There’s been enormous furor over President Obama’s nuclear deal with the Iranians, and for good reason.

Most commentators and analysts worry about whether Obama and the Europeans have given up too much on sanctions while getting too little in return.

Too few have been focusing on why Iran’s President Hassan Rouhani and the Ayatollah Khamenei have been so desperate to get a deal now.

The fact is, Iran’s leadership is looking at the shifting regional and global energy picture, and doesn't like what it sees.

From that perspective, an enormous opportunity has been squandered, not just for getting Tehran to halt its nuclear program, but for possibly changing the entire balance of economic power in the Middle East.

Why is Iran so worried? First, there's no doubt that America's fracking boom and its return as an energy-producing superpower has the Iranians in a vise.

“It’s pretty clear,” Julius Walker, energy market analyst at UBS, recent told Businessweek, “without the U.S. shale revolution, it would never have been possible” to put the kind of punishing sanctions on Iran we’ve seen in the last few years.

America’s growing production in places like south Texas and North Dakota has stripped away Iran’s ability to blackmail the West by shutting down production and sending oil prices soaring.

Sanctions have cut Iran’s oil exports to about half what they were in 2011, yet there’s been almost no effect on world energy markets thanks to American shale production.

As Walker notes, cutting Iranian exports should have boosted oil prices to $150 a barrel. Instead, America’s contribution of 2 million barrels a day to the market have kept prices hovering between $80 and $100 a barrel.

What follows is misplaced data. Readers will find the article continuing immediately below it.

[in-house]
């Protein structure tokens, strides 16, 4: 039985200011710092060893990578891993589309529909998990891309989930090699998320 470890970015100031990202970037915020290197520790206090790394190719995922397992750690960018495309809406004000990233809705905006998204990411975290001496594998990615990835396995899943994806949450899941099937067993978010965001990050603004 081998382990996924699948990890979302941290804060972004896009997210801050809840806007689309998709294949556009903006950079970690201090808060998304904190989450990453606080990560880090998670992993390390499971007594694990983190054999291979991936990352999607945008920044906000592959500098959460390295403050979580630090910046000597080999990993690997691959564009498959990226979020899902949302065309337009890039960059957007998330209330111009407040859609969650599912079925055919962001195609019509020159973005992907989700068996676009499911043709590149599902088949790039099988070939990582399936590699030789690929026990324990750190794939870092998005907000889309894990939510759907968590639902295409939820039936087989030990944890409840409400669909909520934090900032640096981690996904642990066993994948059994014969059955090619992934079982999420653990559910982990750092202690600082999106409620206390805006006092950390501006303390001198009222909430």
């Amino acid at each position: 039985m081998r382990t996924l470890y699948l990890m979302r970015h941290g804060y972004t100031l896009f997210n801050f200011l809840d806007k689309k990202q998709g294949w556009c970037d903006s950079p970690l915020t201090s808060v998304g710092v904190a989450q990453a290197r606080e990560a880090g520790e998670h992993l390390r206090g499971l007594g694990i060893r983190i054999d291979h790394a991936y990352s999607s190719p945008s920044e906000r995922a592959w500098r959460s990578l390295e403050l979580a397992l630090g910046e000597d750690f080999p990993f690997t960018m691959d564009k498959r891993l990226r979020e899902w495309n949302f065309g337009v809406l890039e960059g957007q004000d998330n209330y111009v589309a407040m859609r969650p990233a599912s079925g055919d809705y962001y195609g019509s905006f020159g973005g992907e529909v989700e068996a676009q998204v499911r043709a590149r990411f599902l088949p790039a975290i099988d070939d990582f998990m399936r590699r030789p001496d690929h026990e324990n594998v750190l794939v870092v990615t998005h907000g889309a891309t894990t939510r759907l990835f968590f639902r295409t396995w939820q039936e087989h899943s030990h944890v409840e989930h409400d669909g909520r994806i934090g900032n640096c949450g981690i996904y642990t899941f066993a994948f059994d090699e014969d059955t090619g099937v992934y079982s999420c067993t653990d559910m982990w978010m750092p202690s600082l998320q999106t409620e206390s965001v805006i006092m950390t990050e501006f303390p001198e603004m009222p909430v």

And Iran’s leverage on oil prices is only going to diminish, as the U.S. moves into position as the world’s biggest oil producer by 2015.

So doing a deal now became imperative, before sanctions permanently wrecked Iran’s position as a major oil exporter — and natural gas exporter in the future.

And here the second big change in the world energy picture hits closer to home, as Israel — the dreaded “Zionist entity” of Iranian rhetoric — prepares to go on line extracting natural gas from the huge fields it discovered in 2009 off its coast and begins sending it to its neighbors and even Europe.

Natural gas is Iran’s other hidden energy resource. The country has the world’s second biggest proven reserves (about 1,046 trillion cubic feet), 15.8 percent of world reserves, but the vast majority of that sits untapped.

A full end to sanctions would bring in a flood of Western companies and engineers to turn Iran's natural gas into a major contributor to the nation’s economic and political fortunes.

Indeed, the same technologies the Israelis are mobilizing in the Mediterranean could open up even larger Iranian offshore reserves in the Persian Gulf and Caspian Sea.

And here’s the real shame about the hasty deal Obama and his cohorts have struck. Continuing or even tightening sanctions could have ultimately forced Iran to make a clear and unambiguous choice: between getting a nuclear bomb, and getting the West — and possibly even, in the best of all possible worlds, Israel — to help Tehran open a brand new chapter in its energy history,(and a new future for its people.

Would Iran have made the right choice? Hard to say. But Obama’s deal certainly sends the opposite message.

That’s why Congress now needs to stay the course on sanctions, not just for the sake of peace and non-proliferation — but, one could argue, for Iran’s own future.

Arthur Herman is a former visiting scholar at the American Enterprise Institute and author of "The Cave and the Light: Plato Versus Aristotle, and the Struggle for the Soul of Western Civilization," now available from Random House.